Jul 10, 2013

Posted in Featured, Podcast | 22 Comments

Episode 5: A Mercurial Magic System

This week on Spellburn we take a look at wizard magic! Described by some as a set of rules that out-Vancian the Vancian Magic System, we’ll take you through the entire system with some live-play examples. From spellchecks to mercurial magic effects to spell corruption to patrons, we’ll find out what happens to those who dare dabble in the dangerous and wildly unpredictable arcane arts in the Dungeon Crawl Classics RPG.

Links mentioned in this episode:

Pros and Cons Podcast – http://prosandconspodcast.blogspot.com
Marvin the Mage – http://www.mudpuppycomics.com
Glitter Wizard – http://glitterwizard.bandcamp.com


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  1. Rick Hull says:

    Great minds must think alike, because Joseph Goodman had us pass our extra zero level PCs to anyone who had lost all of theirs at a playtest of DCCrpg / Portal Under the Stars back in June 2011. One dude lost FIVE characters (all of his plus two that were donated from fellow players).

  2. Hrevelax says:

    Absolutely fantastic episode! Love the thorough detailing of the magic system and in-depth rules discussions.

  3. Another excellent podcast, gentlemen.

    In my home game, I made use of Joseph Goodman’s Mysterious Tower adventure for 3rd edition. I changed the owlbears in that adventure to hawk-wolves, and it worked out very well. I described the otyugh as a gelid cone-shaped mass with three stubby legs and three stubby tentacles. It is pretty cool how changing the descriptions, even where you do not change the stats (much) really changes the way player view the material.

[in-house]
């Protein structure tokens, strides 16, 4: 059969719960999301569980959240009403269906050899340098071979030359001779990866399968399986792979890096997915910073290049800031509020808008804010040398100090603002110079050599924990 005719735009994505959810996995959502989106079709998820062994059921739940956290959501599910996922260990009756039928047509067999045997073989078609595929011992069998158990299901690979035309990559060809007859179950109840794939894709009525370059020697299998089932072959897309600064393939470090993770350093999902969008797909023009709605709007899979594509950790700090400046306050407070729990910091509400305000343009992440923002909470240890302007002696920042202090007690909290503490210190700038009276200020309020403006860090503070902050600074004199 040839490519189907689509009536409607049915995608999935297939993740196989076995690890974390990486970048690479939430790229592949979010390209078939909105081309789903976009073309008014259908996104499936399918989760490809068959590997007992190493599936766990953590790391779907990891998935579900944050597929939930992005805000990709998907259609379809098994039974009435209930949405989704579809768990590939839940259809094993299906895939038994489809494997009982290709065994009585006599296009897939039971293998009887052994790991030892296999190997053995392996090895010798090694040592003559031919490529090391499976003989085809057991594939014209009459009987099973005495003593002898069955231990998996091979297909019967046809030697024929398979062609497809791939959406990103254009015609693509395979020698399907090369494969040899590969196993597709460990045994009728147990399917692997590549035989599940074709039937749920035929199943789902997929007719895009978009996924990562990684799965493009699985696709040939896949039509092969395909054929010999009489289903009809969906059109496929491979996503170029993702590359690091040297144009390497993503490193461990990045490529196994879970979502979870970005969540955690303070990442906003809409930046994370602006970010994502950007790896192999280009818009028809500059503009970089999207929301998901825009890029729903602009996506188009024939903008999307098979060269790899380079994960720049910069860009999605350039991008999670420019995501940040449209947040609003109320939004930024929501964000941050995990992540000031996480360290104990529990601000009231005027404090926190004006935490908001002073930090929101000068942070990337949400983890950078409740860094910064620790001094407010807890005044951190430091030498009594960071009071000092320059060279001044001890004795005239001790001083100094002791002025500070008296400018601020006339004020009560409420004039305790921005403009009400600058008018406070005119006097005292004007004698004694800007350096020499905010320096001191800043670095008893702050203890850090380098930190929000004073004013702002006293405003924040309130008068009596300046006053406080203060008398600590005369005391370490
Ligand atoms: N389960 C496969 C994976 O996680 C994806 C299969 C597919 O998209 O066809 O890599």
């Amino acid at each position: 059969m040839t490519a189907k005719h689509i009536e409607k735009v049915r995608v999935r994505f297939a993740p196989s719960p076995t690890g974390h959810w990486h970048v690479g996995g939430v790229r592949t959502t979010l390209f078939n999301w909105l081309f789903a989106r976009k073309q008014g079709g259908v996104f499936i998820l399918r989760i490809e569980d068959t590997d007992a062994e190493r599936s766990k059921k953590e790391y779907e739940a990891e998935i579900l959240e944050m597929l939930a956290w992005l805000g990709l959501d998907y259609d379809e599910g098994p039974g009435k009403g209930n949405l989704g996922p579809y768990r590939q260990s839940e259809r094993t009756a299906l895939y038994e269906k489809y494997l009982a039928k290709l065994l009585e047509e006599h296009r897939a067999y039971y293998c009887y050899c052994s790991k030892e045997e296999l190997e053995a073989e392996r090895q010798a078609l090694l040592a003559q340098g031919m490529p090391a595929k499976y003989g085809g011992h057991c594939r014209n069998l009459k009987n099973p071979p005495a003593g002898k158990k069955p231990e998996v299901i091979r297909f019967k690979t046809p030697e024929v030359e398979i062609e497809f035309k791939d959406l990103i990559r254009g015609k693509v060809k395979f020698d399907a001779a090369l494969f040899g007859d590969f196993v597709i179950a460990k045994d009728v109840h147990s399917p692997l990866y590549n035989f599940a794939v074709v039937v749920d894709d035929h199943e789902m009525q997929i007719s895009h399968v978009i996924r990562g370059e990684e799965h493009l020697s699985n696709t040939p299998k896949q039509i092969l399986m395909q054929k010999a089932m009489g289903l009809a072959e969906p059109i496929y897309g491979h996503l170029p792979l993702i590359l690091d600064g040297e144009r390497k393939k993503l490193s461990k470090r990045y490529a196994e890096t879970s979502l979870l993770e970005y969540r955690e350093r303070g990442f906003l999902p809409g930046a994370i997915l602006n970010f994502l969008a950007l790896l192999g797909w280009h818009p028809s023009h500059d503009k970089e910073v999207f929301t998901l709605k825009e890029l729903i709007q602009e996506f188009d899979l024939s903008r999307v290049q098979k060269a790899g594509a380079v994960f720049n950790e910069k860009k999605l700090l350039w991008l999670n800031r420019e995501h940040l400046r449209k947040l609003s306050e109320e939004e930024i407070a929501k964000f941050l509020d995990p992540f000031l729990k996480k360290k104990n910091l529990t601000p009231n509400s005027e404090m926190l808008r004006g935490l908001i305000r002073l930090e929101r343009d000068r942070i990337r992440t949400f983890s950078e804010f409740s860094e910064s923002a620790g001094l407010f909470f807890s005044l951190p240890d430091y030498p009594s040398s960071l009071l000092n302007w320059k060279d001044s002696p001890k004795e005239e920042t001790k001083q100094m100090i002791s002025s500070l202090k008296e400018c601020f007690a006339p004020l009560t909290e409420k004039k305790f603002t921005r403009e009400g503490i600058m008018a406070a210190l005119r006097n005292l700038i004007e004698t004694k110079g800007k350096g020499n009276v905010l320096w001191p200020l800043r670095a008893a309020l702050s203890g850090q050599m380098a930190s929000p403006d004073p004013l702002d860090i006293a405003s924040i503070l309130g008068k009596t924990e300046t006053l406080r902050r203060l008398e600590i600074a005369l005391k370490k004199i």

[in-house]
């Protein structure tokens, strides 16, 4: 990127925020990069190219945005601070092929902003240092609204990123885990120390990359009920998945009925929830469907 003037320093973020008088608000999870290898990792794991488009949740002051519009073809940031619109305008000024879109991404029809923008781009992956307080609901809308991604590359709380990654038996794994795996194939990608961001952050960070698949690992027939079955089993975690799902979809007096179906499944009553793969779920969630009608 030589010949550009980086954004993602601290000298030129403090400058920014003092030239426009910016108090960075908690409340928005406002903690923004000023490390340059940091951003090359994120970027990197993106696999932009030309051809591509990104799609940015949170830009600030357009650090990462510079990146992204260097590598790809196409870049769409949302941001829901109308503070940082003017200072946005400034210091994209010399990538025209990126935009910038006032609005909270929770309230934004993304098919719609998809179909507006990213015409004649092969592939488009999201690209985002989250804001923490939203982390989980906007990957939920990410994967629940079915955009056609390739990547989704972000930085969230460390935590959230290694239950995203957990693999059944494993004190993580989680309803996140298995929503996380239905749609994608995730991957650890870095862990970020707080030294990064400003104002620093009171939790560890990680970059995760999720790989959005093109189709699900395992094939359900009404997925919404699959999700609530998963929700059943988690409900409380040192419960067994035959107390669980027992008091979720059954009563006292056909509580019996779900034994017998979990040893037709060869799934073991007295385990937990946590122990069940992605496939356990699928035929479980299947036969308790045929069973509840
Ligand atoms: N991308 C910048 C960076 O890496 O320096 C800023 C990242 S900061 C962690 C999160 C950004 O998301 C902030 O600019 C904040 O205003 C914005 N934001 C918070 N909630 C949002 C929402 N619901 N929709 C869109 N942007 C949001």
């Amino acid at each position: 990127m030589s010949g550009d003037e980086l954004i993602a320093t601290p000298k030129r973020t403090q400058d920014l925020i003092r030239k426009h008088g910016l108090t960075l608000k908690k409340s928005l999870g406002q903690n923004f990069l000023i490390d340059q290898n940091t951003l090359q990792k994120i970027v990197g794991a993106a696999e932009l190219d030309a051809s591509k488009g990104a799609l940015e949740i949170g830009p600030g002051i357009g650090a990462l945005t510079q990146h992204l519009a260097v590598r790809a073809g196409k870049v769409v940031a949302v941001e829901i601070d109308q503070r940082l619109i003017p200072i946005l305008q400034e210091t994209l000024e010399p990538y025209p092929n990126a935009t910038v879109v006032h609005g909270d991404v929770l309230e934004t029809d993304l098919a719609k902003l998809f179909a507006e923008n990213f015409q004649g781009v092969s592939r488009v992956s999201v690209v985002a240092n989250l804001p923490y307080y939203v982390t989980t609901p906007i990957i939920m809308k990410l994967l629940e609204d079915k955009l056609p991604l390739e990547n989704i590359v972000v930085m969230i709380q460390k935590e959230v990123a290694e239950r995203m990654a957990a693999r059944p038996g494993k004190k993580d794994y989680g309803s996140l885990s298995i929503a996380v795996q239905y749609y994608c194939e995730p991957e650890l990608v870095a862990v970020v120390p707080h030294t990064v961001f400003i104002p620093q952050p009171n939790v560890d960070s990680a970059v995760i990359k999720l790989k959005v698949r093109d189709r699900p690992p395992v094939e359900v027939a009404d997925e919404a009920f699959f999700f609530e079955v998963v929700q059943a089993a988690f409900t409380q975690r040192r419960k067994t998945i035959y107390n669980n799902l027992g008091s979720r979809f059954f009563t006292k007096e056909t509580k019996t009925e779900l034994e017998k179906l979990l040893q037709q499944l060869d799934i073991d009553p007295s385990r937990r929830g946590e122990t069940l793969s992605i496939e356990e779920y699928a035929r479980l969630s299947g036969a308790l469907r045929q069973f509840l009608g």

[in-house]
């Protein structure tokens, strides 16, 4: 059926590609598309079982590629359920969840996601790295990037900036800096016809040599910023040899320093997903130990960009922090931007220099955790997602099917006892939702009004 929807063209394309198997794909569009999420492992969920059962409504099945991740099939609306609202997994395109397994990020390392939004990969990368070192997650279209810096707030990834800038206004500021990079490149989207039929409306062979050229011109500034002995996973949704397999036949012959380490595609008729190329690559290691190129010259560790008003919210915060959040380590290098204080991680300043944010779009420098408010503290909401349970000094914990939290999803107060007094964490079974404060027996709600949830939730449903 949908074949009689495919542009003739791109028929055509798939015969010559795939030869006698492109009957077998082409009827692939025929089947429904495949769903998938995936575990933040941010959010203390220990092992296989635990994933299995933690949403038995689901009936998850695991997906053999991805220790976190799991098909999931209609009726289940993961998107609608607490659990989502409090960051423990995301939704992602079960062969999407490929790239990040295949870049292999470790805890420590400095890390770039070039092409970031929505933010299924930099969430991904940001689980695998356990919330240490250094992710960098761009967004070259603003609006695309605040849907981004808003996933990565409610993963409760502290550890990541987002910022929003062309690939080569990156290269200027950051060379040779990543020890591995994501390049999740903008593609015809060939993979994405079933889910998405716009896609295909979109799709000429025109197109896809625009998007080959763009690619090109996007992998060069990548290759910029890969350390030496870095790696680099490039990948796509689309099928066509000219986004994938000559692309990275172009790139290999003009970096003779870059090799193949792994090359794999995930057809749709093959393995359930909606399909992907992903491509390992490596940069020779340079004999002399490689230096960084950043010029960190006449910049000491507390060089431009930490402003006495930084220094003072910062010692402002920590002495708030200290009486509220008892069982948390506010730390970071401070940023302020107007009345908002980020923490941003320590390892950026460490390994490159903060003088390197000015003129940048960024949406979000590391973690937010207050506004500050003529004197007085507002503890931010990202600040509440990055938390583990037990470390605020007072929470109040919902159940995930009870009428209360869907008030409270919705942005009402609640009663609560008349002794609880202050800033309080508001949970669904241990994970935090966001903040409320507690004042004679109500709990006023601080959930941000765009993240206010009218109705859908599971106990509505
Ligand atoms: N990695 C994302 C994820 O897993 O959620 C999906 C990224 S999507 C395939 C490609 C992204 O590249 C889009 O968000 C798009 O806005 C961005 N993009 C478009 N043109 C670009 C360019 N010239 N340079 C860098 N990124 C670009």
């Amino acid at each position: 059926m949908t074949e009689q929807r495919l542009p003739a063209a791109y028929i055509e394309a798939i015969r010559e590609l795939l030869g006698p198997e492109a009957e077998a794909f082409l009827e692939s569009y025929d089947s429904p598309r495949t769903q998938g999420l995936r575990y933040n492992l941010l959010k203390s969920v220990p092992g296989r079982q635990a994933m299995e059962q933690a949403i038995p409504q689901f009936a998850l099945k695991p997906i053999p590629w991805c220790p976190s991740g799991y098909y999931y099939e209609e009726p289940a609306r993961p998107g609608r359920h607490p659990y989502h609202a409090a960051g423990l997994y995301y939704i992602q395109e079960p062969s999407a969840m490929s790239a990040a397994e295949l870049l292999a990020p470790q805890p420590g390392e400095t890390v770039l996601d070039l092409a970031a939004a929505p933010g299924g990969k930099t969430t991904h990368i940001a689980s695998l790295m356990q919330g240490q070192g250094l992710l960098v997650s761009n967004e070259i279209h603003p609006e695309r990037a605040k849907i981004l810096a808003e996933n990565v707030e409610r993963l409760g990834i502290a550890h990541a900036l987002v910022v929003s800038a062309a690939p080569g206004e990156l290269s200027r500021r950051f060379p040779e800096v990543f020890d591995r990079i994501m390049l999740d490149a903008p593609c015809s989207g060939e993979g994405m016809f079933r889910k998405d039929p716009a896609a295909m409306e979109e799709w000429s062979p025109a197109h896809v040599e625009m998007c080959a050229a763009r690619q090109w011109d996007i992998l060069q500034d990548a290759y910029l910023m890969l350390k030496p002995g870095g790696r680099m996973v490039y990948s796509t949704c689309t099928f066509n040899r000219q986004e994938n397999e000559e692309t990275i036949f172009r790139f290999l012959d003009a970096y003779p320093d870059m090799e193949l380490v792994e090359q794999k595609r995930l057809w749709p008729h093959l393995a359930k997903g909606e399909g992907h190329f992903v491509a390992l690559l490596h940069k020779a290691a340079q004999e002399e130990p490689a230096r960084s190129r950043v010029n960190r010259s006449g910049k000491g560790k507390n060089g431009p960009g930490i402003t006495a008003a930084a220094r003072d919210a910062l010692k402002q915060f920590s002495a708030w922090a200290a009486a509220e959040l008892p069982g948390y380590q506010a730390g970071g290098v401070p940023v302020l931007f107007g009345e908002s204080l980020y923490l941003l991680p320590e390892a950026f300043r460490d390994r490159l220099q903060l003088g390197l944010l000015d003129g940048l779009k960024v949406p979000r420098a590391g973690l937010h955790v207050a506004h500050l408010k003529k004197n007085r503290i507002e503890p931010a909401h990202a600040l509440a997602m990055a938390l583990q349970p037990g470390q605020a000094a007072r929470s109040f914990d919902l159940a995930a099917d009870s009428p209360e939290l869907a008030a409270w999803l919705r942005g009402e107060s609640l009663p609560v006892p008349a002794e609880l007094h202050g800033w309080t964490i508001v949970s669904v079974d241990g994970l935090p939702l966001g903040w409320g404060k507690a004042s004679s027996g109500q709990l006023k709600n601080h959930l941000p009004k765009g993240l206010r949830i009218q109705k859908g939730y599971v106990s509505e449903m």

Looking forward to the next one!

    • I think that is the key in using older adventures with DCC RPG. Give them a twist, even if it is simply adding flavor to the monsters.

    • I love that adventure, Daniel. I would add though I wouldn’t necessarily remove every last classic monster. I loves me some owlbears.

      • I left some of the classic monsters. The giant beetles, the gelatinous cube, pretty much everything within the tower itself. Of course, the party released the acid trap, so they may never see the tower interior…….

  4. AQuebman says:

    Hey Guys,

    I adore the podcast it’s amazing and it’s nice to hear people who love this system as much as I do. I’ve been trying to convert all the grognards over on the unseenservant.us boards and sometimes they look at me like i’ve been corrupted and gained a second head!

    My only complaint honestly I think comes from the funnel and this may be because i’ve only had a chance to run in a Play by Post format. It feels like the characters are very disconnected from the players, it’s not that they are trying to kill them but there’s little connection with them. This may be because the characters are made so easily and are built over time and adventure. I have found that over time as characters have died in Sailors on the Starless Sea the better the roleplay has become and the more in-tune the players seem with their characters.

    The Magic System is probably the #1 reason this game pulled me in. Finally casters have to roll and have a consequence for their actions instead of dominating a group. I have to say for spellburn drawbacks I loved reading RavenCrowKing’s DCC game on the US forums in which a mage burnt himself to the stone age for a Patron Bond and as a result he had a giant bleeding blister and kept his reduced stats until he could get a gem for his new found deity. Absolutely loved that consequence!

    Lastly i’m curious how you guys feel about mixing deities and patrons together. I think it makes more sense to just make them one big pot a cleric could worship a demon who gave her powers just as a wizard could form an agreement to gain power. Their interactions are different but both in my eyes could form that bond. I wonder if anyone else has decided to do that?

    Alright i’m done making this entirely too long post again thumbs up for the podcast guys keep it going!

    • velaran says:

      On mixing Deities/Patrons:

      They already *are* thrown together in DCC RPG. Which makes sense given its inspirations. So, apparently, you’re in line with Appendix N thinking on this one. 😀